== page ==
Humans of Harker: Grasp the nettles

Vani Mohindra (12) staves off boredom and revels in spontaneity


Erica Cai

“I would say I am not at all somebody who thinks in the long term. If I had to define a goal that I think is even possible for me to follow or that I would even be interested in pursuing is just to never be bored, stave off boredom,” Vani Mohindra (12) said.

Vani Mohindra (12) appears to have a knack for orange. An orange rain poncho? Check. An orange prison outfit — or rather medical scrubs? Check. She has sported them all.

Just days before Halloween, Vani approached her close friend Anvi Banga (12) with a genius idea: dressing up as Felicity Huffman and Lori Loughlin. Yet, they met the problem of their orange prison jumpsuits not arriving in time. So the next possible solution is, of course, traffic cone colored medical scrubs. 

With their plan intact, Vani and Anvi arrived at school on Oct. 31 each with a paddle in hand, to represent the University of Southern California crew team.

And the fun doesn’t stop there. Vani, Anvi, and Charlotte Blanc (12) decided to wear neon orange rain ponchos and scamper to Main Street Cupertino under the drizzling late November clouds.   

Whether identifying as Felicity Huffman or an orange poncho-donner, Vani, plainly stated, is never boring.

“I would say I am not at all somebody who thinks in the long term. If I had to define a goal that I think is even possible for me to follow or that I would even be interested in pursuing is just to never be bored, stave off boredom,” Vani said.

Vani most values her attention, crediting it as “the only resource of any value” that she has. She used to browse around Buzzfeed or other third-parties, feeling like her own time is wasted away on other people.

“I would say times I feel most frustrated or when I feel like my time doesn’t actually belong to me,” Vani said. “I do a lot of my work, like my like English essays and stuff that I actually care about, either really late at night or very early hours of the morning. Just because everybody else is asleep at that point, and it really feels like I own this chunk of time.”

Vani’s adventures with spontaneity began before high school. She and Charlotte both took classes in the upper school in eighth grade, which were AP Calculus and Honors Spanish 3, respectively. To end their year off with something memorable, Vani and Charlotte planned many defiant activities, including breaking and jumping into the Singh Aquatic Center’s pool — which did not happen in the end. 

“It was our eighth-grade year and we wanted to do something rebellious because we felt like we were just conforming to society too much,” Charlotte said. “So we decided that we would tell our parents that we had class at the Upper School in reality, we just had study hall at the middle school.”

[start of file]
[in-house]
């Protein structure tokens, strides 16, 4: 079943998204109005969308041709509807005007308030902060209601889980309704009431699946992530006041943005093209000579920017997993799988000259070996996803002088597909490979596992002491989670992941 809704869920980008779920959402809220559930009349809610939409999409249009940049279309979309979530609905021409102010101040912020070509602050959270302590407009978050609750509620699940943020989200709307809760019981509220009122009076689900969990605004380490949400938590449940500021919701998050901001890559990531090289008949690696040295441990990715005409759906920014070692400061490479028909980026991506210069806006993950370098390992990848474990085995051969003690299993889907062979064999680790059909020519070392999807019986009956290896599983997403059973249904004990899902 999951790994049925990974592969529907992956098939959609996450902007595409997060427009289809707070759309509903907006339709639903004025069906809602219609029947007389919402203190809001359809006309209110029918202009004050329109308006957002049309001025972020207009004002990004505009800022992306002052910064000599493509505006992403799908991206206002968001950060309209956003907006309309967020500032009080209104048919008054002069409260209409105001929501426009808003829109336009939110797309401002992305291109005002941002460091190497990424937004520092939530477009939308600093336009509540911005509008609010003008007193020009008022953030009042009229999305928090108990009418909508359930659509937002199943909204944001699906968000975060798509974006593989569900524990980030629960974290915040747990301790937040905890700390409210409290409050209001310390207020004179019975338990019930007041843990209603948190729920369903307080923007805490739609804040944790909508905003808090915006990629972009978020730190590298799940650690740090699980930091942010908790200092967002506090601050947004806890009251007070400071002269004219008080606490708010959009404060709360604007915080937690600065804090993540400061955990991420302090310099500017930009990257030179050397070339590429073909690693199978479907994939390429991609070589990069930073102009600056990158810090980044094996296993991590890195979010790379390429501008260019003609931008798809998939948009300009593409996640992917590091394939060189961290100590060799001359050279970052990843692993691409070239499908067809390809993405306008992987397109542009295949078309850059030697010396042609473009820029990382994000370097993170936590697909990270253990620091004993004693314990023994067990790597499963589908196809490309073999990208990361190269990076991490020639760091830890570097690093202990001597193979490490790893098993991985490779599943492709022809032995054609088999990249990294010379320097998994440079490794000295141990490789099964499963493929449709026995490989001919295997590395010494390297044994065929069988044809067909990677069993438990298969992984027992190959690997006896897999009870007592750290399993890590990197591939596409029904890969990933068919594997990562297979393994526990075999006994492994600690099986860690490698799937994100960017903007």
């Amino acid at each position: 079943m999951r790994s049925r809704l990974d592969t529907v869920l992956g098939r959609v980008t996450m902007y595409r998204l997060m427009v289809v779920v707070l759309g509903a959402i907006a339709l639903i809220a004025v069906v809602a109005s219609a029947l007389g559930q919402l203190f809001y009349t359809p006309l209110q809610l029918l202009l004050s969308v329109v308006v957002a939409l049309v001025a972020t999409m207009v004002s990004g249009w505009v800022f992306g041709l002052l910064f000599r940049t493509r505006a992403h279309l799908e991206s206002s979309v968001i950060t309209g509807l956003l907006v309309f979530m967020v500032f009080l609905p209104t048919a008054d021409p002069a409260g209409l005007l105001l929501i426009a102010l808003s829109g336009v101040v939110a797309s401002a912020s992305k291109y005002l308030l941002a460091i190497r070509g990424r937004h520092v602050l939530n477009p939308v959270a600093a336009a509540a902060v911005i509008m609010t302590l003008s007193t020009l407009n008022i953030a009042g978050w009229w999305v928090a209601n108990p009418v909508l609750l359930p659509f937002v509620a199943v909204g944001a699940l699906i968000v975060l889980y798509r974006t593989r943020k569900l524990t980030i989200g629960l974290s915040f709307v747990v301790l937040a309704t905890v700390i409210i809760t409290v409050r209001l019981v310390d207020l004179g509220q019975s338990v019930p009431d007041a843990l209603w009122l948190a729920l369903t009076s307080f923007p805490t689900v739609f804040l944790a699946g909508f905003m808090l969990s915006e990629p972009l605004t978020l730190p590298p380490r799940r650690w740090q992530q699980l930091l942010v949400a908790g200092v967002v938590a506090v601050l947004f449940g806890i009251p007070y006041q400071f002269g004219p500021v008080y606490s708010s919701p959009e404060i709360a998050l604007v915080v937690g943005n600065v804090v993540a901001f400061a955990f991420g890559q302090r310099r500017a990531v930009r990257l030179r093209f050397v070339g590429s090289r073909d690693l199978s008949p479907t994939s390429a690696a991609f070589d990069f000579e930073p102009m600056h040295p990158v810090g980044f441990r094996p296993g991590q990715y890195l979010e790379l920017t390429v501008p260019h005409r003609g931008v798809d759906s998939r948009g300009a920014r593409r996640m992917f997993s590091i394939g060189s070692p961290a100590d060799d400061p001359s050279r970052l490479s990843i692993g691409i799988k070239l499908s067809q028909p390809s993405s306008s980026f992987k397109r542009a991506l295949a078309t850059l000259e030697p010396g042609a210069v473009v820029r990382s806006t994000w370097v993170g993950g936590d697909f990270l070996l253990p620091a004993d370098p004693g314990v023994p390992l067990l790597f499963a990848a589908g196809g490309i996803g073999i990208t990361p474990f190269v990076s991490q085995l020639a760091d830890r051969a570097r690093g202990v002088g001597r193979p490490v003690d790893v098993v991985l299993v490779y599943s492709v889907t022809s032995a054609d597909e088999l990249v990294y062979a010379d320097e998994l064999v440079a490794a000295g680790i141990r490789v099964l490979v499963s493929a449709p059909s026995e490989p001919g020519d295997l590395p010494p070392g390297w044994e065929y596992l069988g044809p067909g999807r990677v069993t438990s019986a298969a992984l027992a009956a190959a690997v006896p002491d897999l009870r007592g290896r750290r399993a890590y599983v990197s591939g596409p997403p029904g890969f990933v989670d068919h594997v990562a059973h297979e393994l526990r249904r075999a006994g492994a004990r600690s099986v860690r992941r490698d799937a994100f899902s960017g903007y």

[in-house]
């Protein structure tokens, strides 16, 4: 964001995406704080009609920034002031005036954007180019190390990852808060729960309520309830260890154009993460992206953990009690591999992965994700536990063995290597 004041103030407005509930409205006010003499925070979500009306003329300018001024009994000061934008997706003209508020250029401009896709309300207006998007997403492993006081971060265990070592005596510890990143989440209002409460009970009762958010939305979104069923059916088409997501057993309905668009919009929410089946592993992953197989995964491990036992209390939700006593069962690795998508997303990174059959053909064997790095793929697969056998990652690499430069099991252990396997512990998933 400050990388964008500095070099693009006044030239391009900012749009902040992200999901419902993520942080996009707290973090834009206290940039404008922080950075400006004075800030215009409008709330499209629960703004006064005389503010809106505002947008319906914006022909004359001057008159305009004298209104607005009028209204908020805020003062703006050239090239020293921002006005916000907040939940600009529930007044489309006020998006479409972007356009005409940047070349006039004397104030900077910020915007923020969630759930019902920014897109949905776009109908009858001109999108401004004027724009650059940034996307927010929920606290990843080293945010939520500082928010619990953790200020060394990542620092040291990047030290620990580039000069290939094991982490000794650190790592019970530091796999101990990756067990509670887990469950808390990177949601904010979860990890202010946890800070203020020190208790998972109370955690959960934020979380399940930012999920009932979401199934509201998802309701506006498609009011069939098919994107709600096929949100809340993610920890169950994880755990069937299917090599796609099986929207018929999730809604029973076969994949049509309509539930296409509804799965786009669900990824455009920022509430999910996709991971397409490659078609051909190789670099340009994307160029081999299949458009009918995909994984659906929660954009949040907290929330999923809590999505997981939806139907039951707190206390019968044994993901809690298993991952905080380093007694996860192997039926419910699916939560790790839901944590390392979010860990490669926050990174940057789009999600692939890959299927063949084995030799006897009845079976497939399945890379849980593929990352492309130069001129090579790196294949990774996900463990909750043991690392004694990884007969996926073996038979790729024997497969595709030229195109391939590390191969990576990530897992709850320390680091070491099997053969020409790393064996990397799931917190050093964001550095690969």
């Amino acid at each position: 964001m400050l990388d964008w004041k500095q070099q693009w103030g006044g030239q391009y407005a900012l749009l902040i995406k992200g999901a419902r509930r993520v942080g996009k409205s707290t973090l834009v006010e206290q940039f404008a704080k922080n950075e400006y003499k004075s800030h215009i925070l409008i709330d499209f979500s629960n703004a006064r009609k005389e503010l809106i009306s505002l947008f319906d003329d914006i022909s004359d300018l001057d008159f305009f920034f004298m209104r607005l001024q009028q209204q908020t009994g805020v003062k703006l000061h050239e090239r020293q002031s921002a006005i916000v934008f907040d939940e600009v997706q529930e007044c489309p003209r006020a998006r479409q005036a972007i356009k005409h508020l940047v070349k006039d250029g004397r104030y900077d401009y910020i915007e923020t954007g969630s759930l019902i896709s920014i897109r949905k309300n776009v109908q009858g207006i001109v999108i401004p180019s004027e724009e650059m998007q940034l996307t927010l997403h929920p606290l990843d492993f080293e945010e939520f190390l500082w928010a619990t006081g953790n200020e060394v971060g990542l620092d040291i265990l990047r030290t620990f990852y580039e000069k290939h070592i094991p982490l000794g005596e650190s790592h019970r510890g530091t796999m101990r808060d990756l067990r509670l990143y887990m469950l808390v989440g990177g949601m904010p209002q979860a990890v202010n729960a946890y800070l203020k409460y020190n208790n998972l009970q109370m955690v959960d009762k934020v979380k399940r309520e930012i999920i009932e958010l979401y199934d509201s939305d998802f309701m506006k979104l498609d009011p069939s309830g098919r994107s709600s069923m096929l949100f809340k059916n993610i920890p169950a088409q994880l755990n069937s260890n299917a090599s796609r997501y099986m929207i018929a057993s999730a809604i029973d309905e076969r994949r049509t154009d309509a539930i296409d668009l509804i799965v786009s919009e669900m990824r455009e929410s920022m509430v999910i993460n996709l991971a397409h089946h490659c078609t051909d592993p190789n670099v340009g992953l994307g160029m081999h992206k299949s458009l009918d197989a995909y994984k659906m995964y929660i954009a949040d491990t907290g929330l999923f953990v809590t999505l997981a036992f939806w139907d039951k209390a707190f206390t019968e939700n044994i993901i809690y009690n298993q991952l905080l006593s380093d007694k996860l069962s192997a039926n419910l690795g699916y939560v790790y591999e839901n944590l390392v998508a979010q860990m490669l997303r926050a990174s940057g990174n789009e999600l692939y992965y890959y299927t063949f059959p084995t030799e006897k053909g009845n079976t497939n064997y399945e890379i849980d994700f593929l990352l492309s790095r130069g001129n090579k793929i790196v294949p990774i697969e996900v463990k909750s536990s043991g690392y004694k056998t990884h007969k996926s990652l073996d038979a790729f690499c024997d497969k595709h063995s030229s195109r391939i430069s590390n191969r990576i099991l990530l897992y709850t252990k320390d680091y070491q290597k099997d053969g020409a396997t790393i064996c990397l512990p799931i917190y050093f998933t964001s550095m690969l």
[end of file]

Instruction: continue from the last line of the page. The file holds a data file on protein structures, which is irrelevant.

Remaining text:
Vani has certainly achieved her goal to “never be bored” in middle school. But she has also another triumph in her quest: reading.

She credits reading as an outlet for her to express her identity and points out the irony of finding personal expression through someone else’s voice. 

“It seems as though when you’re reading you’re really just giving your mind over to somebody else,” Vani said. “Some people have likened it to like ceasing to exist. Somehow [you] become a secondary character in your own life when you’re engrossed in a book or an essay or a poem.”

One of Vani’s distinctive characteristics is her witty and sophisticated humor. Emma Li (12), who has been in her AP World History and AP United States History classes, remembers the many political cartoons and comedies Vani has shown her. 

“In terms of the way she speaks . . . she is very discerning. When she sees something, she can tell the intrinsic value of something, even from just a glance. So I really admire that quality about her,” Emma said.

Fellow Halloween “prison-mate” Anvi also defines Vani as “thought-provoking,” alluding to their daily conversations.

“In the Bay Area, a lot of people have very similar beliefs. And I’ve kind of grown used to that. But Vani, even if she doesn’t agree with what she’s saying, will always find a new way to challenge my thinking,” Anvi said. “So I really enjoy talking to Vani because I feel like, yes, we do all the fun things together, [but] we’re also able to have more intellectual conversations.”

In addition to spontaneous trips and reading, Vani also eliminates boredom in cross country, which she joined in junior year. For her, the sport was a place where she found her family and strength and knowledge in combating struggles.   

Vani’s enthusiasm in running didn’t just begin in high school. Chasing her friends around in elementary school was her favorite past-time. Yet, she had always found it physically draining due to having asthma. When she finally found a steroid inhaler, she emailed Coach Chisam right away about joining the Cross Country team.  

“A lot of times my attitude is either I’m going to invest however much I can give, which is like between 90% or full 100% of my energy . . . or bust. Either that or I’m not going to do anything at all. So cross country has taught me that even on a bad day, you’re still going to have to run,” Vani said.

With her humor and her take on life, Vani lives by this motto: “Grasp the nettles.”

“Grasp the nettles,” Vani said. “It’s gonna be unpleasant. But if you go in recognizing that it’s gonna hurt and it’s not gonna be fun, then it’s like you feel more in control. And therefore it’s less unpleasant.”